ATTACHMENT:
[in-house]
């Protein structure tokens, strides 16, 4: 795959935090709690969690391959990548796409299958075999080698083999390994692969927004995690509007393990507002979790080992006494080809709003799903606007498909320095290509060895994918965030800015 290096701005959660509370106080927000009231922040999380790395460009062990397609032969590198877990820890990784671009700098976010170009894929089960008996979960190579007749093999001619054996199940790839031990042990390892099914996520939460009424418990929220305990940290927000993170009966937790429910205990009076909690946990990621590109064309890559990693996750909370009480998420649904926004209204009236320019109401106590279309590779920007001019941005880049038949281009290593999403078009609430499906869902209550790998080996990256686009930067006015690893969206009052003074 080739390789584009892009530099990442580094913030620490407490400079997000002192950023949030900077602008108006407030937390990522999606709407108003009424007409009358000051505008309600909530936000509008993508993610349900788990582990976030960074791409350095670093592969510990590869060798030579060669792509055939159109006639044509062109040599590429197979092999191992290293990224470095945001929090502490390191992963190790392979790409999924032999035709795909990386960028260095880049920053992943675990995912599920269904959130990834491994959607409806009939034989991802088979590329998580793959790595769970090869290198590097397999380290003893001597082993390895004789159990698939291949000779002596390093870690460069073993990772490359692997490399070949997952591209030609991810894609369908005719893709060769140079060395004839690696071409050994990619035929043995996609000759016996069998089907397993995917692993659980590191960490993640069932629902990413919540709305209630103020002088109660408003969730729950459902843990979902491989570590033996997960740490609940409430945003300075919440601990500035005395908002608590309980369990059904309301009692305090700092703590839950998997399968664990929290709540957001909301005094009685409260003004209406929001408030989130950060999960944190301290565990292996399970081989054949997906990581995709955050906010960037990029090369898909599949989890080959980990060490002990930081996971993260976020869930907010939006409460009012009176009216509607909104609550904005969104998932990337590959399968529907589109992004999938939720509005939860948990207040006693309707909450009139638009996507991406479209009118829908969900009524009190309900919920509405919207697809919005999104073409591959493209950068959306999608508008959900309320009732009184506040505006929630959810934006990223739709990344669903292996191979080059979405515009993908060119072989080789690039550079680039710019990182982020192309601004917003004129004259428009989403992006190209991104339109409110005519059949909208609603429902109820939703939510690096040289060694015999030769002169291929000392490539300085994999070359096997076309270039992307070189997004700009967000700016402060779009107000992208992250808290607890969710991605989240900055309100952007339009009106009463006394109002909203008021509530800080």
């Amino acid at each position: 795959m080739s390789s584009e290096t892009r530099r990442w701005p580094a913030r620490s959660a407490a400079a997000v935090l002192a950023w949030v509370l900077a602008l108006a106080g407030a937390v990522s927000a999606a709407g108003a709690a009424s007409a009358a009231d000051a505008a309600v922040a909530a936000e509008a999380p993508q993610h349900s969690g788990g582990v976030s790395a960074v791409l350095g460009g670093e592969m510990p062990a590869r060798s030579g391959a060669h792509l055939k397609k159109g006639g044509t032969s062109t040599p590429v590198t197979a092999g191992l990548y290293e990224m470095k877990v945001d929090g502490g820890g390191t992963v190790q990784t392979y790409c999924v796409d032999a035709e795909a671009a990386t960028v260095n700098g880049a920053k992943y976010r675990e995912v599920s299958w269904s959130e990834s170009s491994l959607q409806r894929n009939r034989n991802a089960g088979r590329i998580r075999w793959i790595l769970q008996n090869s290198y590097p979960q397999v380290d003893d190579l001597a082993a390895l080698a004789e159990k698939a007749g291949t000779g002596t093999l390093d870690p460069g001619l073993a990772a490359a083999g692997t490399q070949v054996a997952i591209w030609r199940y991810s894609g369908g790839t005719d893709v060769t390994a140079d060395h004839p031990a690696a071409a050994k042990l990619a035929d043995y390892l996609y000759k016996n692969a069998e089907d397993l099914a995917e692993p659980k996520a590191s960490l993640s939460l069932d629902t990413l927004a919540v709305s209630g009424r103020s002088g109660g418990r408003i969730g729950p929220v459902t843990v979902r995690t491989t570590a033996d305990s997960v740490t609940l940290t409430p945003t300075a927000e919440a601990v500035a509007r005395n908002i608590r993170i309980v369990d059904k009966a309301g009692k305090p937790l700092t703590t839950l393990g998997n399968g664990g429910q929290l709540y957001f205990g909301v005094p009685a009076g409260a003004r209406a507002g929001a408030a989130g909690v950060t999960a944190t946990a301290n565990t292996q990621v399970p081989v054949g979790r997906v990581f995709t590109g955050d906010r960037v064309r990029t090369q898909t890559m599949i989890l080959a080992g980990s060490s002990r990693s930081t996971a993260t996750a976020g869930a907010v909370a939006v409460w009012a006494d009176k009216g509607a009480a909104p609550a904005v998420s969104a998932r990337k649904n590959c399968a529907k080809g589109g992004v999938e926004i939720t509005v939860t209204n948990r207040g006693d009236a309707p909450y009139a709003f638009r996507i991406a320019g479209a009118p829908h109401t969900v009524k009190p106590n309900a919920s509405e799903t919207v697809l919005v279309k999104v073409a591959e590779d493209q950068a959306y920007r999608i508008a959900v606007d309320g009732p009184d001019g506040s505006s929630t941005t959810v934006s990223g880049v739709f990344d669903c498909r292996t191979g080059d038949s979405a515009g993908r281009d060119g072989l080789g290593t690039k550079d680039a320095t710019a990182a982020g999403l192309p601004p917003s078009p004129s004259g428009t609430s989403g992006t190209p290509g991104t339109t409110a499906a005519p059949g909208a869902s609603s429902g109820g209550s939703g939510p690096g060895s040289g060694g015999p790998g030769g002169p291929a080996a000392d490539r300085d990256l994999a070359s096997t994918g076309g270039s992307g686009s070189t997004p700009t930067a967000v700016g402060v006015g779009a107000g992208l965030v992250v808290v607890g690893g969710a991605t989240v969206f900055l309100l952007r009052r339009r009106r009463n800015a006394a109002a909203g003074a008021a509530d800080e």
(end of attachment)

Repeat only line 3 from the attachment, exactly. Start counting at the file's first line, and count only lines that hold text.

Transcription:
């Amino acid at each position: 795959m080739s390789s584009e290096t892009r530099r990442w701005p580094a913030r620490s959660a407490a400079a997000v935090l002192a950023w949030v509370l900077a602008l108006a106080g407030a937390v990522s927000a999606a709407g108003a709690a009424s007409a009358a009231d000051a505008a309600v922040a909530a936000e509008a999380p993508q993610h349900s969690g788990g582990v976030s790395a960074v791409l350095g460009g670093e592969m510990p062990a590869r060798s030579g391959a060669h792509l055939k397609k159109g006639g044509t032969s062109t040599p590429v590198t197979a092999g191992l990548y290293e990224m470095k877990v945001d929090g502490g820890g390191t992963v190790q990784t392979y790409c999924v796409d032999a035709e795909a671009a990386t960028v260095n700098g880049a920053k992943y976010r675990e995912v599920s299958w269904s959130e990834s170009s491994l959607q409806r894929n009939r034989n991802a089960g088979r590329i998580r075999w793959i790595l769970q008996n090869s290198y590097p979960q397999v380290d003893d190579l001597a082993a390895l080698a004789e159990k698939a007749g291949t000779g002596t093999l390093d870690p460069g001619l073993a990772a490359a083999g692997t490399q070949v054996a997952i591209w030609r199940y991810s894609g369908g790839t005719d893709v060769t390994a140079d060395h004839p031990a690696a071409a050994k042990l990619a035929d043995y390892l996609y000759k016996n692969a069998e089907d397993l099914a995917e692993p659980k996520a590191s960490l993640s939460l069932d629902t990413l927004a919540v709305s209630g009424r103020s002088g109660g418990r408003i969730g729950p929220v459902t843990v979902r995690t491989t570590a033996d305990s997960v740490t609940l940290t409430p945003t300075a927000e919440a601990v500035a509007r005395n908002i608590r993170i309980v369990d059904k009966a309301g009692k305090p937790l700092t703590t839950l393990g998997n399968g664990g429910q929290l709540y957001f205990g909301v005094p009685a009076g409260a003004r209406a507002g929001a408030a989130g909690v950060t999960a944190t946990a301290n565990t292996q990621v399970p081989v054949g979790r997906v990581f995709t590109g955050d906010r960037v064309r990029t090369q898909t890559m599949i989890l080959a080992g980990s060490s002990r990693s930081t996971a993260t996750a976020g869930a907010v909370a939006v409460w009012a006494d009176k009216g509607a009480a909104p609550a904005v998420s969104a998932r990337k649904n590959c399968a529907k080809g589109g992004v999938e926004i939720t509005v939860t209204n948990r207040g006693d009236a309707p909450y009139a709003f638009r996507i991406a320019g479209a009118p829908h109401t969900v009524k009190p106590n309900a919920s509405e799903t919207v697809l919005v279309k999104v073409a591959e590779d493209q950068a959306y920007r999608i508008a959900v606007d309320g009732p009184d001019g506040s505006s929630t941005t959810v934006s990223g880049v739709f990344d669903c498909r292996t191979g080059d038949s979405a515009g993908r281009d060119g072989l080789g290593t690039k550079d680039a320095t710019a990182a982020g999403l192309p601004p917003s078009p004129s004259g428009t609430s989403g992006t190209p290509g991104t339109t409110a499906a005519p059949g909208a869902s609603s429902g109820g209550s939703g939510p690096g060895s040289g060694g015999p790998g030769g002169p291929a080996a000392d490539r300085d990256l994999a070359s096997t994918g076309g270039s992307g686009s070189t997004p700009t930067a967000v700016g402060v006015g779009a107000g992208l965030v992250v808290v607890g690893g969710a991605t989240v969206f900055l309100l952007r009052r339009r009106r009463n800015a006394a109002a909203g003074a008021a509530d800080e």